They could be talking about Brexit. They could be talking about trade. Instead, everybody seems to be trying to get under everybody else's skin.
And this is the "I know you are but what am I?" election, which is…
Is that a strategy?
The actual speech today with Hillary Clinton and Elizabeth Warren, you picked out the parts where they definitely were digging at Donald Trump.
But there was also a broader economic message in there, right? And you could see it in the display they had on the front of the podium that said, we're better together.
It's stronger together.
And just the point about we're going to be bringing…
Yes, we know what this means.
Yes, but we're be bringing people along based on X, Y, Z policies, and Hillary Clinton went through her policy positions. But, of course, that's not particularly interesting. What's much more interesting and buzzy is the debate over this "I know you are but what am I?" piece.
In part because they seem to be successful in getting him to respond.
We saw just a few days ago a huge kind of global upheaval, and we saw the way that Donald Trump responded to it. We saw the kind of careful way Hillary Clinton responded to it. How did Hillary Clinton's response and how did Donald Trump's response fit into a larger strategy that may or may not be working for either of them?
Well, they're playing the part, that's for sure.
Donald Trump was at his golf course in Scotland, grand opening of the golf course that his son had worked on. He was there to promote the golf course. Along one of the holes, he talked about Brexit and said, hey, the pound falling may be bad for people, but it could be good. People might come to my golf course.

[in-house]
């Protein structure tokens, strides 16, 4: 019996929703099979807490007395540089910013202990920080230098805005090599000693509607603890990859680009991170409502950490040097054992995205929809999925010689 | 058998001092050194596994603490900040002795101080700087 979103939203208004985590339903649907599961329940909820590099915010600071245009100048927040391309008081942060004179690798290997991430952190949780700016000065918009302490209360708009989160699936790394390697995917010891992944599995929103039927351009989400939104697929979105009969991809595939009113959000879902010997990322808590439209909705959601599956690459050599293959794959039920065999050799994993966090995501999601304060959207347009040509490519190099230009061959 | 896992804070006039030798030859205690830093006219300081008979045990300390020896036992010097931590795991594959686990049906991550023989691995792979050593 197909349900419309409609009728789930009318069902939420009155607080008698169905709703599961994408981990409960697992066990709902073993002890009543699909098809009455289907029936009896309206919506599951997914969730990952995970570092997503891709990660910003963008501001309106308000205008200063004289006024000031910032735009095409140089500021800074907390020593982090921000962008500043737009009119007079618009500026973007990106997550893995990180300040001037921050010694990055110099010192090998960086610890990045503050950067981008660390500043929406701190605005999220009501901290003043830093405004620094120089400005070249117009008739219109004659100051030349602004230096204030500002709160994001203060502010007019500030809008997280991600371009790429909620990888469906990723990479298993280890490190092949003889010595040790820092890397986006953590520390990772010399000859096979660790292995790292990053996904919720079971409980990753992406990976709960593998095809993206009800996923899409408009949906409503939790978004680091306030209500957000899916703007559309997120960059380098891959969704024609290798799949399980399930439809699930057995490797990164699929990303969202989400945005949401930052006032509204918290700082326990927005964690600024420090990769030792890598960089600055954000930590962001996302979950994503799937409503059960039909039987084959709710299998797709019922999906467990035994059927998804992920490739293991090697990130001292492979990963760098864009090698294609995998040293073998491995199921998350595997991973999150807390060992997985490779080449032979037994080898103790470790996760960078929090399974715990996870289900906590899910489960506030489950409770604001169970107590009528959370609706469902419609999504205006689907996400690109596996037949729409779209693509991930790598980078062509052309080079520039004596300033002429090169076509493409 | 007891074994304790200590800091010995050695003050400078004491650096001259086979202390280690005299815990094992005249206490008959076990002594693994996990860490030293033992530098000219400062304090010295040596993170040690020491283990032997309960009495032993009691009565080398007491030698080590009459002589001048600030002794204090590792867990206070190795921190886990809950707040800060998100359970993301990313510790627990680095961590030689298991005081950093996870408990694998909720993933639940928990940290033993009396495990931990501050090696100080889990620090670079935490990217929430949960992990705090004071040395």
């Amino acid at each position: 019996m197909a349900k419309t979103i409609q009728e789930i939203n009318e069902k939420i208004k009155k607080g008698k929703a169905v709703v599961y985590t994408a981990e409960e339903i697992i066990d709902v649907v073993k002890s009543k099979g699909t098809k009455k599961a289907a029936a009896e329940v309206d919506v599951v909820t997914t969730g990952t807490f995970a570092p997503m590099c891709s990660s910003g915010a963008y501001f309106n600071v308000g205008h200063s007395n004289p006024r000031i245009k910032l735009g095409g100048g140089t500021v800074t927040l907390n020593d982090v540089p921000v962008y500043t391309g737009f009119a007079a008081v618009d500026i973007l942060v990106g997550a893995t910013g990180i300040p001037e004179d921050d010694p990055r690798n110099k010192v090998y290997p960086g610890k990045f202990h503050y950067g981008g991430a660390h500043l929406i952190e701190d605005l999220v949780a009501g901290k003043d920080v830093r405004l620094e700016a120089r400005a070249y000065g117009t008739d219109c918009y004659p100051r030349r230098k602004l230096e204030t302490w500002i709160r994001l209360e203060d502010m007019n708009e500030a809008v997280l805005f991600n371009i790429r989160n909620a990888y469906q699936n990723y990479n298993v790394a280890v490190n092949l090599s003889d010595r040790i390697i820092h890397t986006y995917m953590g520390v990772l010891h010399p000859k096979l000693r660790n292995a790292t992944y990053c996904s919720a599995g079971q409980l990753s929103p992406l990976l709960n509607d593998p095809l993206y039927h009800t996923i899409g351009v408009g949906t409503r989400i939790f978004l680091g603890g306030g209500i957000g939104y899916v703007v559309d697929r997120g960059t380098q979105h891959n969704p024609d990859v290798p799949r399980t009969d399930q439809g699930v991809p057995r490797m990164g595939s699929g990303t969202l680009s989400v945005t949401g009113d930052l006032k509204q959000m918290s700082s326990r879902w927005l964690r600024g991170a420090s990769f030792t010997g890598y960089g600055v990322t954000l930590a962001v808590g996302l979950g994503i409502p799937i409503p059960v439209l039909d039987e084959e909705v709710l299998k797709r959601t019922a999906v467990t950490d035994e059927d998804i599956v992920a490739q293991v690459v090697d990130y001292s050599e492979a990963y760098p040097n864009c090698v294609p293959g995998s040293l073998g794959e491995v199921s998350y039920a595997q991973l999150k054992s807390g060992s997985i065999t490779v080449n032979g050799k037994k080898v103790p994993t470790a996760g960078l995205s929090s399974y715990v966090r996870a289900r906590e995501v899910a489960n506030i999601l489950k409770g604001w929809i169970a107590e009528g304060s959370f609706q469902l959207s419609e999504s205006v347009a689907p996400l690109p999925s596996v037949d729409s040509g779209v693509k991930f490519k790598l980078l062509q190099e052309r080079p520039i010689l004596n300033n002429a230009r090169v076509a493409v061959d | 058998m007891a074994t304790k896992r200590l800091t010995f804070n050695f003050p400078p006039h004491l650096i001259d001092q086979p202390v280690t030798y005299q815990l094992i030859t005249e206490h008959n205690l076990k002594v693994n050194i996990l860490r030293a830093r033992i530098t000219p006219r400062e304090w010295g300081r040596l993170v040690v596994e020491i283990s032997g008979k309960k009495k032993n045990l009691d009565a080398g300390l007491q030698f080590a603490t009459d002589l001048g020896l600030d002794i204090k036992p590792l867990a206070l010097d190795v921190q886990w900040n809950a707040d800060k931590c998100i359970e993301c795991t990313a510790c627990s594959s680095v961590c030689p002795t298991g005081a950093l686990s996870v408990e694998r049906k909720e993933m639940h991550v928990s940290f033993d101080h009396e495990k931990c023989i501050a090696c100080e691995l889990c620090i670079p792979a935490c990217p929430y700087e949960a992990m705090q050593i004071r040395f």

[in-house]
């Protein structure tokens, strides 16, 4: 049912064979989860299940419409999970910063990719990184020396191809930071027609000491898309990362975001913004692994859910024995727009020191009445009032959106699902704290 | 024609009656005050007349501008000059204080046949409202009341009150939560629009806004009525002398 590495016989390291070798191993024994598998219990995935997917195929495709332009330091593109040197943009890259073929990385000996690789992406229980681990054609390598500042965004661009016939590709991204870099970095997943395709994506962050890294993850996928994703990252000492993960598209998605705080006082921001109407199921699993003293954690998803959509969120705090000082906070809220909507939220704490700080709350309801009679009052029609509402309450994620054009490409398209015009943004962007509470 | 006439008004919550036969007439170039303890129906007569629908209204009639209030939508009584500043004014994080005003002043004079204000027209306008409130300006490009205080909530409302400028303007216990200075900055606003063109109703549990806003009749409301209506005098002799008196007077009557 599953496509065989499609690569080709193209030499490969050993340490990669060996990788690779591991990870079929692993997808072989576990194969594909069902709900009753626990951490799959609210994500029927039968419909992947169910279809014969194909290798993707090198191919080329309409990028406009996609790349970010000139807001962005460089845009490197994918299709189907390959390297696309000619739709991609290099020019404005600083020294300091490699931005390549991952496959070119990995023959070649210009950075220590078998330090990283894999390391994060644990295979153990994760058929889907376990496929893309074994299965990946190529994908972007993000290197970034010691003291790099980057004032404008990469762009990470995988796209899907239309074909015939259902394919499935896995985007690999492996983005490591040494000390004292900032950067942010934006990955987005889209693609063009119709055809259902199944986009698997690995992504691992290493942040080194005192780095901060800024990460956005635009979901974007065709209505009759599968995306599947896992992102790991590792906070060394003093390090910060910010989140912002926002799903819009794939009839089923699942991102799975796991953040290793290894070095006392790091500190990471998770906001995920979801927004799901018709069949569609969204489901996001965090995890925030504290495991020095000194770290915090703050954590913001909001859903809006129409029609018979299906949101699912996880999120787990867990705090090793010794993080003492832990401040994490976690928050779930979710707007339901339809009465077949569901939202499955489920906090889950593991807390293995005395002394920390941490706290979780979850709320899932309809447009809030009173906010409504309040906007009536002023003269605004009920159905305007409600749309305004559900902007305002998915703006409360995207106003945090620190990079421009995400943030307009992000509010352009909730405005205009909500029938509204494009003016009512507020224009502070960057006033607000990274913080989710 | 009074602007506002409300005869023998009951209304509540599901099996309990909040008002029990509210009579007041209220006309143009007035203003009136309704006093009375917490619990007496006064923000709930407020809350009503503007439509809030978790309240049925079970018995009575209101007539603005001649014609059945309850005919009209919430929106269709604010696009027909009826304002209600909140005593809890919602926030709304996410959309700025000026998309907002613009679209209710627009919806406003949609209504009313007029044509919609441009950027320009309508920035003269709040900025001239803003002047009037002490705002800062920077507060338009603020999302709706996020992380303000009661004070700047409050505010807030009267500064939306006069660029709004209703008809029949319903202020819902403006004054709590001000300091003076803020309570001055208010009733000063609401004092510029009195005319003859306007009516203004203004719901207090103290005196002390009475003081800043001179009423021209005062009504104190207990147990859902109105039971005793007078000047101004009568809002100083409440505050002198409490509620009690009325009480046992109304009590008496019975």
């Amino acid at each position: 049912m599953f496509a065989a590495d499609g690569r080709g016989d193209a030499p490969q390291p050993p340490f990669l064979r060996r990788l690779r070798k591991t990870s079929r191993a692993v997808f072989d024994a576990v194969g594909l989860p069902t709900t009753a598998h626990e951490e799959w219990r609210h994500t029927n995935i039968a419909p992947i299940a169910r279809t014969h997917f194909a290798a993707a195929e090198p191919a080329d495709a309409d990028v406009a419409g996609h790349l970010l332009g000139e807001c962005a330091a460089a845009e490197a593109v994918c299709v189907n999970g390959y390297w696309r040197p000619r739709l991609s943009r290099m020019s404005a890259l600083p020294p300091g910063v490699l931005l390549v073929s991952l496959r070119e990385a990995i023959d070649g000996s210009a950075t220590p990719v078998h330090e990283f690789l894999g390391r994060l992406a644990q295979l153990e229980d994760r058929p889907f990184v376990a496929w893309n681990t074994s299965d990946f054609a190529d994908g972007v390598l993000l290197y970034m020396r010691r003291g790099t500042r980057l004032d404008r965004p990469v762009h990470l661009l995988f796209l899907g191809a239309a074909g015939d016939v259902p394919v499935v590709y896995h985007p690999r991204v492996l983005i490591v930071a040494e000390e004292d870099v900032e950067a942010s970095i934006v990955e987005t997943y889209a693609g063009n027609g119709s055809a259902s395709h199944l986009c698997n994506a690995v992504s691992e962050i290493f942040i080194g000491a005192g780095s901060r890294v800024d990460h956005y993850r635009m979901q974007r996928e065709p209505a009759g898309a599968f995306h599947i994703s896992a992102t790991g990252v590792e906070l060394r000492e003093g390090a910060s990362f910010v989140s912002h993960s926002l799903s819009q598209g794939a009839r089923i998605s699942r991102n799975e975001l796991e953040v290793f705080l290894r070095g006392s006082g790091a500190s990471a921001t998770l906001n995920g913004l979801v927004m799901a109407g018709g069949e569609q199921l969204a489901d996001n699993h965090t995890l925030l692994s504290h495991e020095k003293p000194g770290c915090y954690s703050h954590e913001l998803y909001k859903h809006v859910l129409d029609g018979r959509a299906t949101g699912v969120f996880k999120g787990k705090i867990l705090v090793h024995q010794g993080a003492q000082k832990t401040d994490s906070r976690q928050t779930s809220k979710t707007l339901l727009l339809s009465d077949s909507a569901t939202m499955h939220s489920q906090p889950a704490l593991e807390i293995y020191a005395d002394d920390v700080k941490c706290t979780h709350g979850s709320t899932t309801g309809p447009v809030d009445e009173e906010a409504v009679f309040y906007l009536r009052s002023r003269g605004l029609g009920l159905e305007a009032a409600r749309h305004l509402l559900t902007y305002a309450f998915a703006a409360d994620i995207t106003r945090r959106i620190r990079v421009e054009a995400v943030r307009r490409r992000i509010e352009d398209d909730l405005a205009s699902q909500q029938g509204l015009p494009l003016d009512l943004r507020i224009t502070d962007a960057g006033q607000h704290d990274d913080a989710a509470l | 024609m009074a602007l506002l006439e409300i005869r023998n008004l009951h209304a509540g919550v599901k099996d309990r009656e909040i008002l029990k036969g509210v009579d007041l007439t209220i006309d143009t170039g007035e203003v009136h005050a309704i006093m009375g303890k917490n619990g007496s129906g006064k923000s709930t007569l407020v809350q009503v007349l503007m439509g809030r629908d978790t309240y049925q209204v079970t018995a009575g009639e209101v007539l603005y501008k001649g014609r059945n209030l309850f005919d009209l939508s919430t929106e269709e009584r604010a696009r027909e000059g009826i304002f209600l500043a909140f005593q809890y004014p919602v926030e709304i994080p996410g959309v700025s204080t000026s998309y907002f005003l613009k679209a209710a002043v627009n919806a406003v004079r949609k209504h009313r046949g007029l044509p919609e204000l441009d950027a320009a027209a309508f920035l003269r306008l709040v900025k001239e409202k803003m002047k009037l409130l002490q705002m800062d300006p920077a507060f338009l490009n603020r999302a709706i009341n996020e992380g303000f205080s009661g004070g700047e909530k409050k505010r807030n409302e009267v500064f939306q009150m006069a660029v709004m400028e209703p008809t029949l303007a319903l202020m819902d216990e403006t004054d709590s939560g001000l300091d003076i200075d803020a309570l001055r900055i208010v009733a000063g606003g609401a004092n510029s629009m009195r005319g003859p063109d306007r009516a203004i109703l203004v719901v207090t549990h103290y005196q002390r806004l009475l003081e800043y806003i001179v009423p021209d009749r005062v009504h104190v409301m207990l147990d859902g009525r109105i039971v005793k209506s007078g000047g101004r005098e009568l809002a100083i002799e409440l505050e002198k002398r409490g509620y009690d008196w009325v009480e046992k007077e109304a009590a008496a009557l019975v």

That is completely in line with what Donald Trump has said about various things. He is doing what he did in the primary that was wildly successful for him. He's not running ads on television in key swing states. Hillary Clinton is. He thinks he has a strategy that's going to work.
Hillary Clinton and her campaign are now running ads, on cable at least, attacking Donald Trump on his reaction to Brexit. And, you know, she responds with sort of the wonky world leader kind of thing. They're doing themselves.
They're playing to type.
Well, and they're also playing to what the major theme in this campaign is, right, and what it was in Britain, which is, do you want to stay the course, stick with the status quo, even though it has not brought the success that you hoped it would, or do you make a change, even though it's a very unpredictable change?
And the thing that we're seeing in this country — you have to be very careful about making parallels. It's obviously two different countries, et cetera, et cetera. But in the last — this was in the early June poll in The Wall Street Journal. They asked the question, I think correctly, which is — of voters — would you like to see change even if it's unpredictable or sort of a more steady, stay the course, even though it's not going to bring much change?
A majority of voters, 53 percent, say they want to see change. And that is what Donald Trump is hoping he is going to be able to project forward, which, again, yes, there is some danger in making a change, but aren't things the way they are now so terrible that you're willing to try something different?